Breaking the capex barriers to NPD

Breaking the capex barriers to NPD

In their quest for innovation, FMCG manufacturers often overlook what’s already in their armoury, writes Adrian Swinburne

Adrian Swinburne

Head of Consumer

42 Technology

The constraints of existing high-value manufacturing assets, and the potentially prohibitive cost of investing in new ones, can often present a real barrier to product innovation. At best, it can stifle a company’s new product aspirations or even worse, prevent it from targeting new market opportunities because of the challenges in building a justifiable business case for additional capex.

Most conventional approaches for developing new products rarely consider the capabilities of existing manufacturing assets until late in the process, instead focusing on creating novel product concepts that address new market opportunities or consumer insights. Unfortunately, they’re often destined to fail later, when their impact on manufacturing is fully understood.

But, as 42 Technology has frequently demonstrated with FMCG sector clients, life doesn’t need to be like this; a manufacturer’s existing asset capabilities can become a highly potent catalyst for the innovation process rather than a barrier to it.

Constraining the innovation process
It’s now well acknowledged that creating structure within the innovation process can enhance the project team’s ability to create compelling ideas and also encourage even the perceived “non-creative” team members to make valuable contributions to the process.

But when it comes to ‘asset-constrained’ innovation projects, it’s essential to include the factory as part of the innovation environment from day one. In other words, to ensure the project scope includes an appropriate amount of time spent in the factory, understanding performance and capabilities of the equipment, working with key production staff, and exploring degrees of freedom and relative cost of change based on hypothetical process change scenarios.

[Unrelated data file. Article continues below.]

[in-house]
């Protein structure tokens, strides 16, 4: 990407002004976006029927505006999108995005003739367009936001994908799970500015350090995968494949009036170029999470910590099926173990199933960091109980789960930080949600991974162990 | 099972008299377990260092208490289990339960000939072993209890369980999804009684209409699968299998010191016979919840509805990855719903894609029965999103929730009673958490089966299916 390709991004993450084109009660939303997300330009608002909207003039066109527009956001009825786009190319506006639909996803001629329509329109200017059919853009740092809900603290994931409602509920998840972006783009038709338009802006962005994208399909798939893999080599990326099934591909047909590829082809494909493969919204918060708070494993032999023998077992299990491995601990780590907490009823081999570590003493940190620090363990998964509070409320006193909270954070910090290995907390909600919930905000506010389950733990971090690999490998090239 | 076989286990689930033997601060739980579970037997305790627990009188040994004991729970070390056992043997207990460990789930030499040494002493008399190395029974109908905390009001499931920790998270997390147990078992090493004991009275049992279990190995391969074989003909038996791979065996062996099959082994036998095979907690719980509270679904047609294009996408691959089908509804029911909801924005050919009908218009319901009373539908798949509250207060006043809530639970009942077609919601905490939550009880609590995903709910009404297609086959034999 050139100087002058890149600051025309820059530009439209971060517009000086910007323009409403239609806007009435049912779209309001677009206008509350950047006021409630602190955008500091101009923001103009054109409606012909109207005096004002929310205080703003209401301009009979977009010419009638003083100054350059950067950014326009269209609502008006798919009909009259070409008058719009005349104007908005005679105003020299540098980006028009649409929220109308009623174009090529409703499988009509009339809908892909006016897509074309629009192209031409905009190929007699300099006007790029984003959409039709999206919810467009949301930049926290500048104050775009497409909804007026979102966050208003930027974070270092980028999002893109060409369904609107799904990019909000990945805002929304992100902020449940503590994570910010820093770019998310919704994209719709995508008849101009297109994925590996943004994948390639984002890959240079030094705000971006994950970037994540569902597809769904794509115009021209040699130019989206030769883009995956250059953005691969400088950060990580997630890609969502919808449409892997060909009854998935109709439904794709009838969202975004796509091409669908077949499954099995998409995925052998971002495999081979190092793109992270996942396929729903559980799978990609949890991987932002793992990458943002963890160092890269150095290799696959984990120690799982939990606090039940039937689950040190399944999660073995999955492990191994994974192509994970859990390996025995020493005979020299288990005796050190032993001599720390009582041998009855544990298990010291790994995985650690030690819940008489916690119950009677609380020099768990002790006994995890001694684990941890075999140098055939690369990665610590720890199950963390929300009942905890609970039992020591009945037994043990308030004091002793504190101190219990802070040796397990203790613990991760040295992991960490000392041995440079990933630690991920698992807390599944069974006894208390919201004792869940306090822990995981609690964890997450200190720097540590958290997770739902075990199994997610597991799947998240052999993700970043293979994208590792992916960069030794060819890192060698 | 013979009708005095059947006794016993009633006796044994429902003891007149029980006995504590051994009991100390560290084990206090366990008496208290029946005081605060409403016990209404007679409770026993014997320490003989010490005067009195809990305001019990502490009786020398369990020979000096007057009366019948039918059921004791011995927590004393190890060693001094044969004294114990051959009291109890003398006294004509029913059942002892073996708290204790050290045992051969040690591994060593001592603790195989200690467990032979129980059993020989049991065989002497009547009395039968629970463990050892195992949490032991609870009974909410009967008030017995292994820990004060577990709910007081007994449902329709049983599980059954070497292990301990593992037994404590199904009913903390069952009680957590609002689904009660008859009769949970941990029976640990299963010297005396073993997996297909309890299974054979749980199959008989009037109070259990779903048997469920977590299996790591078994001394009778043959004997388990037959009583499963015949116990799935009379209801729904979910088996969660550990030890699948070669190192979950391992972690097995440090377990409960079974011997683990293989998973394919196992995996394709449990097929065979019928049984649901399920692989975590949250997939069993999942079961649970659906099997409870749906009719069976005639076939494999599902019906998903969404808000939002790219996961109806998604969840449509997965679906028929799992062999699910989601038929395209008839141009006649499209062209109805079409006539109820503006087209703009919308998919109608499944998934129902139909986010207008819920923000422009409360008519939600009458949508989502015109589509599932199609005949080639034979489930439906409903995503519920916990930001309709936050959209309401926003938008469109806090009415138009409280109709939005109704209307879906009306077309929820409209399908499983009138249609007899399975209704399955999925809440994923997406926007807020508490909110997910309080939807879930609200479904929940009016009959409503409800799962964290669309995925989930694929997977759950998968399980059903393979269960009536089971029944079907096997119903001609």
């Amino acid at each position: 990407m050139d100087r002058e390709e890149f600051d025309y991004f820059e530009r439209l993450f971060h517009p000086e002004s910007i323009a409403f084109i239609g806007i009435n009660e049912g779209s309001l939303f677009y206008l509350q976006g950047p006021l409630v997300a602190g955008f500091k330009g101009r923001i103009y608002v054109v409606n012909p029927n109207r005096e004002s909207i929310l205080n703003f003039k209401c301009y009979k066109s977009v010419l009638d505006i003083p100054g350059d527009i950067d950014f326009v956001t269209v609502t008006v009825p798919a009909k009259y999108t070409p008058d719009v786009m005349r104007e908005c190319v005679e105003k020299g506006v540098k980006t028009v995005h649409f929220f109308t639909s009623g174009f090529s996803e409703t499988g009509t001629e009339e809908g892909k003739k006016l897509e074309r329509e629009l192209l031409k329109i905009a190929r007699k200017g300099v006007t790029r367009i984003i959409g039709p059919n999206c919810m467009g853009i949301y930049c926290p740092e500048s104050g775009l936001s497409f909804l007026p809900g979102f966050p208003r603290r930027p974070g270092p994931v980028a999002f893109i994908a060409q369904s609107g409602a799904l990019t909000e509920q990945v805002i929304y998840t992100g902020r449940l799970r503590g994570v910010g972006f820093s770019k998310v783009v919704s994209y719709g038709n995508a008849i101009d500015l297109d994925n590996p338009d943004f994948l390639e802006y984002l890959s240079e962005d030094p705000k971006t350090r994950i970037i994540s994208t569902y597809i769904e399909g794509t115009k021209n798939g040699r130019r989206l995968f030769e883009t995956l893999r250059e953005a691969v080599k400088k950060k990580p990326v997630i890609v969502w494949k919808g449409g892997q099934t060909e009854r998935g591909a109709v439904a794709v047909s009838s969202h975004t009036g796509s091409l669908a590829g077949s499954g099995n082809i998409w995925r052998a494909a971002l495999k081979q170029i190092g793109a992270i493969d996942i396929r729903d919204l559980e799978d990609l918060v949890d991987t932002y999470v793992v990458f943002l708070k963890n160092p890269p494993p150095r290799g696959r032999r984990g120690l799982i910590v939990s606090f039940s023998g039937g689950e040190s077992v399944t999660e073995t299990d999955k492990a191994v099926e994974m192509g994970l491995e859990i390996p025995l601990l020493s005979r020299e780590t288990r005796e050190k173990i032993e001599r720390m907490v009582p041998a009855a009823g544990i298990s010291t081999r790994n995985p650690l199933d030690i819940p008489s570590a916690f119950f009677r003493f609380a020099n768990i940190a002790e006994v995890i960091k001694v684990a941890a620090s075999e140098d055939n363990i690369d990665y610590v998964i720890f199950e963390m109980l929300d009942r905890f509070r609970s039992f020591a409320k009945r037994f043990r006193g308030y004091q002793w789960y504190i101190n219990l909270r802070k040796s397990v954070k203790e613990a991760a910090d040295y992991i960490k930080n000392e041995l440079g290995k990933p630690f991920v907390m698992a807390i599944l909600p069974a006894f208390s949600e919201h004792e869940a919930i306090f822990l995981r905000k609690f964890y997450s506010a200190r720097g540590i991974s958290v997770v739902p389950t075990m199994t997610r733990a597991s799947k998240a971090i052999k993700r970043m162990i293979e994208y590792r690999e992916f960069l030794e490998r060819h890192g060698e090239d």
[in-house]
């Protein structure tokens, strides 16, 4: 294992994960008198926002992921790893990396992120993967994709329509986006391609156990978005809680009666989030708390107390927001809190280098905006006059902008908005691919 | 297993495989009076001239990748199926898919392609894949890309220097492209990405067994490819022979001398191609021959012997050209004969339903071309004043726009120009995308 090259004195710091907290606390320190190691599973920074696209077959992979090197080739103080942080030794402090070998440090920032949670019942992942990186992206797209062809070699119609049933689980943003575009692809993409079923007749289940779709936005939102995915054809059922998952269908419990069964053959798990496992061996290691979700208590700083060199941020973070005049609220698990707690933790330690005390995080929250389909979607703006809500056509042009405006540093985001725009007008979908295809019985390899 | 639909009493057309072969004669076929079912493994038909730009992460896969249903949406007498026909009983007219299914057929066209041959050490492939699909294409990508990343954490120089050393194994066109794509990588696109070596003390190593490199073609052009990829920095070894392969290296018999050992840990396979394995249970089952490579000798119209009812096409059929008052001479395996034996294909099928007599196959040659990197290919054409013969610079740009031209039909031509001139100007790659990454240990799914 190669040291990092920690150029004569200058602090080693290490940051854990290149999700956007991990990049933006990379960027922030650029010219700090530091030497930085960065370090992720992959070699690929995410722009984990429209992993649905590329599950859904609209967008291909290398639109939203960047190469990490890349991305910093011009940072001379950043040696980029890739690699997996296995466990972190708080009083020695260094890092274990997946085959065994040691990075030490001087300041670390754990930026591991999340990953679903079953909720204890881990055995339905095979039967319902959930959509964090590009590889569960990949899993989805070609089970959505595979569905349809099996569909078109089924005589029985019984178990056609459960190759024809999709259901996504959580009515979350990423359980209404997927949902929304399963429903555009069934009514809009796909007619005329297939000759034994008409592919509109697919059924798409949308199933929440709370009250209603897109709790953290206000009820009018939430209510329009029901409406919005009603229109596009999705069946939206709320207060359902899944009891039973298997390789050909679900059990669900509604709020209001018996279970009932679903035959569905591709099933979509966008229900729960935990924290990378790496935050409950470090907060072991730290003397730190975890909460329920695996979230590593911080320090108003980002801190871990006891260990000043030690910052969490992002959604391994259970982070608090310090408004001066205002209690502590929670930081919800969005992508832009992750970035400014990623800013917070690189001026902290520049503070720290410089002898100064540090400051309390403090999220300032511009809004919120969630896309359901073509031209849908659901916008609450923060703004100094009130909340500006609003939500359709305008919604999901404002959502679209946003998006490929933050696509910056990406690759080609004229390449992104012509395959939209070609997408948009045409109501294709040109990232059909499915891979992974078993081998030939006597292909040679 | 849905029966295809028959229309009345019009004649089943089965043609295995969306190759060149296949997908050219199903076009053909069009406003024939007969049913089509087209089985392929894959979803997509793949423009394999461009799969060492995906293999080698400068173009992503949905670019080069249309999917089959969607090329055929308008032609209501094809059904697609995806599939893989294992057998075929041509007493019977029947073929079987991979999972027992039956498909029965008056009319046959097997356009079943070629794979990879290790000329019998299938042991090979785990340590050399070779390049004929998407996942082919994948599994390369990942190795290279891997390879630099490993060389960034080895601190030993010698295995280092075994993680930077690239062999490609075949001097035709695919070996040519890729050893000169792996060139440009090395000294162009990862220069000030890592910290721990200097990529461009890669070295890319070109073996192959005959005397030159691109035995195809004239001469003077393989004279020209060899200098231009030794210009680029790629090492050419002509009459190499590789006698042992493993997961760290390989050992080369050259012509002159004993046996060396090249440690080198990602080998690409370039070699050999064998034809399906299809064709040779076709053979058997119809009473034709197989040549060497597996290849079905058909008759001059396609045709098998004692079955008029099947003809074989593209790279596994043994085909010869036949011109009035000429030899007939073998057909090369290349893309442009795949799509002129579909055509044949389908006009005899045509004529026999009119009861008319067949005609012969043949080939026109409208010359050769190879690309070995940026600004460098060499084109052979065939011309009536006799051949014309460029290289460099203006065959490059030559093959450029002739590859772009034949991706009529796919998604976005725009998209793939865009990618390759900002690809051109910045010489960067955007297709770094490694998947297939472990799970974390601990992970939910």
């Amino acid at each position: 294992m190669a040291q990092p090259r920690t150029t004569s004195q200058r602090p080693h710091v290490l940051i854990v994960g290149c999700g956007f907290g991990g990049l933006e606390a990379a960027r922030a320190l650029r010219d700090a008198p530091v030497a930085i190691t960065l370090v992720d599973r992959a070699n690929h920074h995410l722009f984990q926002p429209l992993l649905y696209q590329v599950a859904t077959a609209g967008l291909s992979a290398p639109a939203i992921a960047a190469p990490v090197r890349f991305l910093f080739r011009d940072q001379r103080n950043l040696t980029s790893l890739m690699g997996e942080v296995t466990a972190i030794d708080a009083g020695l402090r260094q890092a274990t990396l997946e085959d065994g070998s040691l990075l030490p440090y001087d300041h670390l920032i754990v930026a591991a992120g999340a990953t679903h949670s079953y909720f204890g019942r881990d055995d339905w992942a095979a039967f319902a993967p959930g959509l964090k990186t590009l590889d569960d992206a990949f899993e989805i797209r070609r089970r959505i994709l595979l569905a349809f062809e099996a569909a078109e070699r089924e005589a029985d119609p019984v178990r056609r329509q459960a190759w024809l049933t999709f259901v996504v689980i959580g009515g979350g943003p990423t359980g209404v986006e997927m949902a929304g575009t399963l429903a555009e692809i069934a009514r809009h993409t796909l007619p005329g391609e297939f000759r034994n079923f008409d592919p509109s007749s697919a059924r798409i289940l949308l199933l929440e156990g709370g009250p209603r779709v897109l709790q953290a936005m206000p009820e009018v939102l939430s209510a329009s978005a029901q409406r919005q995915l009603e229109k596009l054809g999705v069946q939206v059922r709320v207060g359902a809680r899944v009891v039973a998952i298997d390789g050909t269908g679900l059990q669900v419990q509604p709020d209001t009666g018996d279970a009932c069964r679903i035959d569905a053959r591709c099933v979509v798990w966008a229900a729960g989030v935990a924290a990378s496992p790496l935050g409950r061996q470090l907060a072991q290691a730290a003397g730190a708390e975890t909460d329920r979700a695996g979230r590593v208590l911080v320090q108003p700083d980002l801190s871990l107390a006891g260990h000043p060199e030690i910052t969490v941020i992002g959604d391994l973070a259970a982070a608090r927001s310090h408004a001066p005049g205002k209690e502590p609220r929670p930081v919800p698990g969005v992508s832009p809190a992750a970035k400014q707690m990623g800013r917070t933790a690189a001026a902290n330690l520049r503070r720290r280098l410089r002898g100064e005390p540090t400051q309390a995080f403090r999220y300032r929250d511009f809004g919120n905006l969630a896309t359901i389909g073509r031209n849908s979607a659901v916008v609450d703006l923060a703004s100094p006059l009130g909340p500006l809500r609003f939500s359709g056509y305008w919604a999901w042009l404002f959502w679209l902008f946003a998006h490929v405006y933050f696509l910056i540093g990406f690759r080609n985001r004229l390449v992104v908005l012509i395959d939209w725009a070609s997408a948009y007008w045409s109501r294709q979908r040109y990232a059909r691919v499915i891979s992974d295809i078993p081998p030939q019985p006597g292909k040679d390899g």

It’s also vital to explore how those assets have evolved and most importantly, why changes were made. This can provide invaluable insight into true asset behaviour that may not necessarily be properly understood, and also identify where actual performance may differ substantially from management beliefs.

Creating manufacturable product ideas
When a company’s production assets are fully understood, the project team stands a greater chance of presenting new product ideas that resonate not just with the marketing team but also with engineers within the factory by demonstrating a genuine path towards product realisation.

For example: During one recent client project, the 42 Technology team was asked to conceive new premium products in an already successful personal care product category, specifically targeting a number of new consumer insights and unmet market needs. But rather than being given a free hand, the consultancy team was asked to limit new product concepts to those that could be manufactured using existing assets in a factory running below capacity.

As a direct result, the project was extended to consider the capabilities of and opportunities to modify existing equipment, and members of the consultancy team spent time within the factory to gain the best possible understanding of how those assets might be used.

By taking this approach the team identified and unlocked some unexpected capabilities that led to several, compelling new product concepts. And at the same time provided the FMCG brand owner with opportunities to realise greater value, as well as new efficiencies from existing production equipment.

In summary…
Although factoring in the capabilities of an FMCG brand’s existing manufacturing assets, or “Going to Gemba”, may not appear to be a revolutionary idea in itself, rarely does it take centre stage in the new product innovation process.  But when properly considered, and when the appropriate skills are included within the project team from the start, this perceived barrier to NPD is often removed. And in many cases the additional capex associated with manufacturing new products or product variants can be significantly reduced through more palatable equipment modification rather than wholesale replacement.

Holly Aston
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